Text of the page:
When a president invests himself in a military justice case, especially one in which his own conduct is a relevant factual circumstance, there is more to the story than just criminal justice. It also strongly implicates and amplifies natural tensions in civil-military relations. Depending on which conduct is at issue, the narratives and remedies may be more appropriately framed in civil-military relationship terms. There, we confront issues of military professionalism, the civilian leader’s “right to be wrong” in the face of a contrary military recommendation, the limited range of a government official’s moral duty and autonomy, the civilian’s often-mistaken assumptions about the military agent’s value and the military’s often mistaken expectations of the civilian’s intent and guidance—and, perhaps most critically, the fiduciary dilemma facing an agent when his two legitimate principals demand conflicting behaviors from him.
The answer to whether someone in Vindman’s boots can or should be court-martialed is neither a straightforward yes—on the grounds that he disobeyed the president—nor is it a straightforward no—on the grounds that he swore an oath to the Constitution. The answer depends, instead, on whether a lawful disposition authority considers Vindman’s conduct relative to Congress’s subpoena order—that is, framed in terms of civilian control of the military—or whether his conduct is considered relative to the president’s order, framed in terms of obedience. Both frameworks involve various forms of duty and modes of expressing it; both carry different reasons for culpability and threaten different methods of discipline.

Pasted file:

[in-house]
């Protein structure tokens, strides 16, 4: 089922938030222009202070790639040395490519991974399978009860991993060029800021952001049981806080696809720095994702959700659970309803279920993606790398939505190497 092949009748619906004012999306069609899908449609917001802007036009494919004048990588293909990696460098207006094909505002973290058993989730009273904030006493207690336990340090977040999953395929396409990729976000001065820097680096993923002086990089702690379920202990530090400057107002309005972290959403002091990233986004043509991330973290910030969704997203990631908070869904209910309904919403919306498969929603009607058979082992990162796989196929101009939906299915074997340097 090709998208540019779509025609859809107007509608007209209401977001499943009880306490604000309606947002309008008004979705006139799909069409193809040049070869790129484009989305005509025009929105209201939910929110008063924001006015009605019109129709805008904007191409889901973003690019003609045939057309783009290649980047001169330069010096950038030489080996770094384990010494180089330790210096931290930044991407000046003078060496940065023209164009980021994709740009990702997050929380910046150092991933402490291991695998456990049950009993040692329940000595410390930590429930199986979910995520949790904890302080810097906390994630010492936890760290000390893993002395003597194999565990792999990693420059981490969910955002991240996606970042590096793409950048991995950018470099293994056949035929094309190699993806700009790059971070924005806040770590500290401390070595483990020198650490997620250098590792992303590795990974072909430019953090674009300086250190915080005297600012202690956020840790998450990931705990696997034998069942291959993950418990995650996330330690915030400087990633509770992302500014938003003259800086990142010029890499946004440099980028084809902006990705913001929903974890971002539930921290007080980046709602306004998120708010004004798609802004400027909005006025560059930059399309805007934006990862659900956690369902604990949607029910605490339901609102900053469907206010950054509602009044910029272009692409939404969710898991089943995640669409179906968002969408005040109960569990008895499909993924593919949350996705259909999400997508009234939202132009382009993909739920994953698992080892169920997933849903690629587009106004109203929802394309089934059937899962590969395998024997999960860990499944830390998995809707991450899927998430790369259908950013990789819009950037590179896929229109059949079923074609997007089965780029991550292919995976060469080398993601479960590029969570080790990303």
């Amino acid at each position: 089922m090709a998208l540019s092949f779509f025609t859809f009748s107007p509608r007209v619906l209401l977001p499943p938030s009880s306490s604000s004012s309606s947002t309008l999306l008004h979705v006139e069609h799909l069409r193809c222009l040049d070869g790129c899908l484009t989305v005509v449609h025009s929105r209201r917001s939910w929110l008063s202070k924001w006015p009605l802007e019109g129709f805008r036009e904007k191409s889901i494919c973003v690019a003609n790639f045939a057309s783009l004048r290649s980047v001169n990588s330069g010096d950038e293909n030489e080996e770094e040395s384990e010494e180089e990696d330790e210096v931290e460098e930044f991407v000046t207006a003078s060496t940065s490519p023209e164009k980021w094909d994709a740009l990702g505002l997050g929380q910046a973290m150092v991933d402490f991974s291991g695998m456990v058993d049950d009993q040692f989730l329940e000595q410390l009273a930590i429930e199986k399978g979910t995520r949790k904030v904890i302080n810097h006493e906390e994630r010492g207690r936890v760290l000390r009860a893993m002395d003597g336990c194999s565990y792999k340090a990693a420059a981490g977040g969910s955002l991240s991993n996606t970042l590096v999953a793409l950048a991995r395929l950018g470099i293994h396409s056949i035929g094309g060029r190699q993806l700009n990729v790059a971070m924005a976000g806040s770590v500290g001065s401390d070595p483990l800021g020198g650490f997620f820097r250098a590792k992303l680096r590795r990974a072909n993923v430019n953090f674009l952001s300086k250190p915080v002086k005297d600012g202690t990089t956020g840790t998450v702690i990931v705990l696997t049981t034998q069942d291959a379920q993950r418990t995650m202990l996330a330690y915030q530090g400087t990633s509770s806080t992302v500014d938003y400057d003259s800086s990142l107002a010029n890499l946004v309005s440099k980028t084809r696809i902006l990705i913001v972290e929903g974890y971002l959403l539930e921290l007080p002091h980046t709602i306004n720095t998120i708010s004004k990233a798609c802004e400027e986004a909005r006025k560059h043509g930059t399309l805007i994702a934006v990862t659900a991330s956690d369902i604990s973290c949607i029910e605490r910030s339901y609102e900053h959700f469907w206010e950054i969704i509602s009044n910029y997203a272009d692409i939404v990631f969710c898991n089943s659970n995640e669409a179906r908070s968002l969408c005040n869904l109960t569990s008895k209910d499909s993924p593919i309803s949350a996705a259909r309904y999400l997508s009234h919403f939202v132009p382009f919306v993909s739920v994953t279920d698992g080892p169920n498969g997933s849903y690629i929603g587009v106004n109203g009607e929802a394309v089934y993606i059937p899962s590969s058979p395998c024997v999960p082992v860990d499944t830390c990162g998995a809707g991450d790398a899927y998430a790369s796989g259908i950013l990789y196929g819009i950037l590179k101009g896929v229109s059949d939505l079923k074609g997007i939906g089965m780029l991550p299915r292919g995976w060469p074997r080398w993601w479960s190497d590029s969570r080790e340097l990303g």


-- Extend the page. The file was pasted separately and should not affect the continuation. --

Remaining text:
When the conduct of an officer is entangled with a long-standing quarrel between two political branches flexing their respective constitutional authorities, the question of what applied justice looks like is determined both by how Congress has defined a generally applicable criminal sanction and what factors the president has directed his military leaders to consider in any case. The “even-handed administration of the law,” as the president’s own court-martial prosecution guidance says, should consider the “nature, seriousness, and circumstances of the offense and the accused’s culpability.” The dynamics of the civil-military relationship, set against the backdrop of a true separation of powers crisis, characterize the nature and seriousness of the incident and provide the relevant circumstances to frame Vindman’s conduct—along with any legal response.